Wednesday 22 May 2019
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Online trading legal obligations

Following a recent report by the Office of Fair Trading (OFT) which highlighted that more than one third of the UK's top online retailers could be breaking e-commerce and distance selling laws, Rebecca Kelly, associate at hlw Keeble Hawson - one of Yorkshire’s largest law firms with offices in Leeds, Sheffield and Doncaster - has the following tips on how retailers can avoid falling foul of the law.


An increase in the number of online purchases is expected in the countdown to the festive season. Therefore staying on the right side of the law and ensuring compliance with regulations - including the Consumer Protection (Distance Selling) Regulations 2000 (DSRs) and the Electronic Commerce Regulations 2002 - is more critical than ever. Stay on the right side of the law by following the steps below:

Review your online sales processes - including your terms and conditions - prior to the Christmas online rush. This can be completed quickly and easily at a relatively low cost.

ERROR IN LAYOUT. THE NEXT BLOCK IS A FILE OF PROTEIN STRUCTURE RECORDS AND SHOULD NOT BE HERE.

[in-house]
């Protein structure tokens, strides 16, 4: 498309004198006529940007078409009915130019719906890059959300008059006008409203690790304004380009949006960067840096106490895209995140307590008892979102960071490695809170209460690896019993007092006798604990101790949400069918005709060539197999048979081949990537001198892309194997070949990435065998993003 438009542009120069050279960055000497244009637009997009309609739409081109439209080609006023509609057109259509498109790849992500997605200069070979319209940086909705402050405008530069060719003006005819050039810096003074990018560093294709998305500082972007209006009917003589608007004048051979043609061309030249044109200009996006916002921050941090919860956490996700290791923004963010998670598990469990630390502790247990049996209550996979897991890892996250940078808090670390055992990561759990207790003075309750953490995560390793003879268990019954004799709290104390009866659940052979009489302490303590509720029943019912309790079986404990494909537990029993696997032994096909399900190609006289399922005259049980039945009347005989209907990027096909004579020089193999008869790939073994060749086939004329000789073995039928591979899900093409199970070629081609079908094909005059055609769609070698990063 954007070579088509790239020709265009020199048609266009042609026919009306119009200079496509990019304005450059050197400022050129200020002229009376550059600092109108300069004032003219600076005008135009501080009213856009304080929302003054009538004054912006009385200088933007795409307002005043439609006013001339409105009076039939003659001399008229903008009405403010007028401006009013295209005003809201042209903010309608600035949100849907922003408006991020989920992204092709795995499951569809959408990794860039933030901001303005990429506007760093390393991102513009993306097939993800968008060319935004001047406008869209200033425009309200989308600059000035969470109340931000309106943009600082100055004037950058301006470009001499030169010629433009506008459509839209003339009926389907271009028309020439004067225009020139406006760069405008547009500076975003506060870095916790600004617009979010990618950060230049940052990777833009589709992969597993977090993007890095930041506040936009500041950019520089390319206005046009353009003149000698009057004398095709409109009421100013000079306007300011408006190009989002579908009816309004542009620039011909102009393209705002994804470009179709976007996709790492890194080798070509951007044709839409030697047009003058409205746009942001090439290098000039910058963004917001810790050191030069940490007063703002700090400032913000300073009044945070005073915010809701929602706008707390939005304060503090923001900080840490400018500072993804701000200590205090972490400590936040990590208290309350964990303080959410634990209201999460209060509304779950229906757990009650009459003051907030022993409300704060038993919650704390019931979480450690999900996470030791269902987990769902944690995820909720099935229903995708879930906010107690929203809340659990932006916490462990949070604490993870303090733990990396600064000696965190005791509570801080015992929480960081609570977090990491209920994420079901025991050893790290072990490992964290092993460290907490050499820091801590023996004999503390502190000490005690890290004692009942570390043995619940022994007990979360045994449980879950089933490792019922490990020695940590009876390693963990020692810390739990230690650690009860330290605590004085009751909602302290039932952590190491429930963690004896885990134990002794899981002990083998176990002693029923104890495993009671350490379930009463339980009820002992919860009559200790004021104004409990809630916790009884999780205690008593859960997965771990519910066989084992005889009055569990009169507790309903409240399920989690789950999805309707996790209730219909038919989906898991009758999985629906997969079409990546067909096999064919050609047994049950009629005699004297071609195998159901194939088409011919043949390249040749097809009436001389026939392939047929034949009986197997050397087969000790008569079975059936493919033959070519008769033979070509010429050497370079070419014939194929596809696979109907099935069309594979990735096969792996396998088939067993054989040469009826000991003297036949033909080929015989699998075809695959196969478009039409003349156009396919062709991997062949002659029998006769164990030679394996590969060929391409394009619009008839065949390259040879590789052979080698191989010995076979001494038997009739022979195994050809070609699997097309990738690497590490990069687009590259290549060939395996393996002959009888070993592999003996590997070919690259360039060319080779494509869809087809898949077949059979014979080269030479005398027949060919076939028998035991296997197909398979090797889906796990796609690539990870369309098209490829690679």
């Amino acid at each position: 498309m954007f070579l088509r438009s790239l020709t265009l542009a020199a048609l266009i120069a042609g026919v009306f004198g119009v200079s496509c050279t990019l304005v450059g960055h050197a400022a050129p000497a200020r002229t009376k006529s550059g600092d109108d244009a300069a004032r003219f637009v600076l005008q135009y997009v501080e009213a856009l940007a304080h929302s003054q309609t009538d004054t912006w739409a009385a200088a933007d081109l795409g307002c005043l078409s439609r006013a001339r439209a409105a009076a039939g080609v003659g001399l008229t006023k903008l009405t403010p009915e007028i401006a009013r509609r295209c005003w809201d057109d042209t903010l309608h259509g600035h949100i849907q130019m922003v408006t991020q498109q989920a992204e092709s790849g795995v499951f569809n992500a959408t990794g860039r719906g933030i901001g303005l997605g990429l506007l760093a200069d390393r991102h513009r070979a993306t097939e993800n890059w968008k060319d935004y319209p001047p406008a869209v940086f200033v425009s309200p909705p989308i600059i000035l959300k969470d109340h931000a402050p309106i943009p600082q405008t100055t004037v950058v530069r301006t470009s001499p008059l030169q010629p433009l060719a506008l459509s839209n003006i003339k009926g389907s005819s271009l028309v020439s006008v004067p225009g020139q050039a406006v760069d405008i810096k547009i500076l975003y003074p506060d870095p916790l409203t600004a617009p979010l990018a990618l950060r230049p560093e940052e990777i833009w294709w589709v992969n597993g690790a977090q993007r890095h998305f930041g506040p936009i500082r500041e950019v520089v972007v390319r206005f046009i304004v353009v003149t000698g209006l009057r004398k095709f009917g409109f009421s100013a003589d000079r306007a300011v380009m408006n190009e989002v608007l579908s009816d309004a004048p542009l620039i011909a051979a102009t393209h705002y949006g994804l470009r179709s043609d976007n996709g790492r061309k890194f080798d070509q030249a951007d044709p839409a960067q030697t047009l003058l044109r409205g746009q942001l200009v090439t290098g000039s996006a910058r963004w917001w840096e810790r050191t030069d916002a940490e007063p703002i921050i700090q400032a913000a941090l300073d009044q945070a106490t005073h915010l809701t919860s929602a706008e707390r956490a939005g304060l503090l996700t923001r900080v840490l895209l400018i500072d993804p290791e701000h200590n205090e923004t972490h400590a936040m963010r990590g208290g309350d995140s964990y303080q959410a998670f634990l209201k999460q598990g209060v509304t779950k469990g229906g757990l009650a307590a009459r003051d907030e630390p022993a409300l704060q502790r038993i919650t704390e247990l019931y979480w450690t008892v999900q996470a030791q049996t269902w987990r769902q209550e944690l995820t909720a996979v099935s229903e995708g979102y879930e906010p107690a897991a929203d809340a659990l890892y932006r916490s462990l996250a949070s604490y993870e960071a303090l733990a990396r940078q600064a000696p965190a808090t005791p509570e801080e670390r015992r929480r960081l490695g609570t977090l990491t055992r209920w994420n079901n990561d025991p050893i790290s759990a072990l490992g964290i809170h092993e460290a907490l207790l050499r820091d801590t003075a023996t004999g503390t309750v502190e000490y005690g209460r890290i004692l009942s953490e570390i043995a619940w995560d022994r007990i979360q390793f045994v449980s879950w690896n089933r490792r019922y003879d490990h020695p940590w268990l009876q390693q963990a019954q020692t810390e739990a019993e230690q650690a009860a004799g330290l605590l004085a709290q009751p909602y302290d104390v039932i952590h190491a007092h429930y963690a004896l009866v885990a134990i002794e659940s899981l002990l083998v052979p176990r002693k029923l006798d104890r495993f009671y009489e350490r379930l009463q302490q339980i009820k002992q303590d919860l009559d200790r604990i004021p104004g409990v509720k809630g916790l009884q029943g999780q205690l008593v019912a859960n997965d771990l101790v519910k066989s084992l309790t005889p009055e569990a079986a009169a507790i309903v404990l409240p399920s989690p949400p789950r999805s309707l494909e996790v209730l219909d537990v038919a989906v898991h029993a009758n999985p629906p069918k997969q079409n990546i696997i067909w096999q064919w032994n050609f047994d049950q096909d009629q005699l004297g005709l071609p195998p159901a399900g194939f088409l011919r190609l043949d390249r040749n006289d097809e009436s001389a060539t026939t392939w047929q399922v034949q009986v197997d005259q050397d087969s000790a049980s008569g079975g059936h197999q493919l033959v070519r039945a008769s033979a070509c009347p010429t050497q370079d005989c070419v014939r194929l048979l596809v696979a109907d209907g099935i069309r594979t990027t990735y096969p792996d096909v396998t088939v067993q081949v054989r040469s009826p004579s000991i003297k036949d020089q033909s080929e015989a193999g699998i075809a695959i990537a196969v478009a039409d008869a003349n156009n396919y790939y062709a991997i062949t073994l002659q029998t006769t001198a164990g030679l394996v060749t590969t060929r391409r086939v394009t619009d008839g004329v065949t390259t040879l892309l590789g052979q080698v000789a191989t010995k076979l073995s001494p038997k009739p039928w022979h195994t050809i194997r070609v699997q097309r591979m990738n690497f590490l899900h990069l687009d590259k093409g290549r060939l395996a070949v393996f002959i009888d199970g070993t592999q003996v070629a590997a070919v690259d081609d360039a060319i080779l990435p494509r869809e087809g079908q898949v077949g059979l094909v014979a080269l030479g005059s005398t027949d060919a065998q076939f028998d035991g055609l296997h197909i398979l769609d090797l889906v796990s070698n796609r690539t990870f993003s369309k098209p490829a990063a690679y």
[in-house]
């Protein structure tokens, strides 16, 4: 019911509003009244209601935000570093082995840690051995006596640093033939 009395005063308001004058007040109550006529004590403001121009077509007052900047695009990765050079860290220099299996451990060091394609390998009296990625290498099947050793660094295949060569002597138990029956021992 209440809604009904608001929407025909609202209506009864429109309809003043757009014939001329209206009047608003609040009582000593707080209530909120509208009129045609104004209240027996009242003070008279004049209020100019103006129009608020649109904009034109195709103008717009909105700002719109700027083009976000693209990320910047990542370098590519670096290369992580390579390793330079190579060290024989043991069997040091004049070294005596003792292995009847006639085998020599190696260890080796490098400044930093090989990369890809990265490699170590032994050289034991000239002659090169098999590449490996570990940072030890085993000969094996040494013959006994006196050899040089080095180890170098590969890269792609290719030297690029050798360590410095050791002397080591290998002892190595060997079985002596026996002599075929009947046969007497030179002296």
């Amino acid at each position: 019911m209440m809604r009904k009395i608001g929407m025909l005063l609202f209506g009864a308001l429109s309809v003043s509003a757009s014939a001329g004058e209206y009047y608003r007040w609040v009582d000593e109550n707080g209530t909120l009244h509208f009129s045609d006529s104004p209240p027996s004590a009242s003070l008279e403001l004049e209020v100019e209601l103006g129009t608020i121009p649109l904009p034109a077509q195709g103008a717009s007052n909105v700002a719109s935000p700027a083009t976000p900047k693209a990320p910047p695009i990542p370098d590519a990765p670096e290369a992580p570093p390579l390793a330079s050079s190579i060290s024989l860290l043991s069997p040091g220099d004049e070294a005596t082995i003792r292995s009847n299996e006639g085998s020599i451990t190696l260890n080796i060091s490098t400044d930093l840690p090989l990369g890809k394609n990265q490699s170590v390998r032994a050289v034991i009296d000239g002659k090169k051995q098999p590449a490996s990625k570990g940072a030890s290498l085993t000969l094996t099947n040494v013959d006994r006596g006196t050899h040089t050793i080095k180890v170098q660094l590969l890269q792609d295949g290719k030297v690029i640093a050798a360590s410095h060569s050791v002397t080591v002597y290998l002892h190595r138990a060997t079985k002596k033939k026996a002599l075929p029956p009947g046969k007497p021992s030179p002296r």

Make consumers aware early in the transaction process of any additional charges which may be added to their order such as card payment charges, booking fees and other taxes or duties.

Ensure that goods are delivered within 30 days and shoppers are given a 7-day cooling-off period (longer for financial products) during which they can cancel an order and get a full refund.

Avoid imposing restrictions or conditions which affect the consumer’s right to cancel their order and receive a refund. These include requiring customers to return goods in their original packaging, original condition or in a resaleable condition. This cuts across a consumer’s right to have a reasonable opportunity to inspect and assess the products they have purchased. 

Where you are obliged to provide a full refund to a customer, ensure that refund includes the costs you charged the customer for delivering their goods.

Provide consumers with adequate contact information.  This should be an email address and/or web contact form, although an email address together with a postal address and contact telephone number is the preferred contact information.




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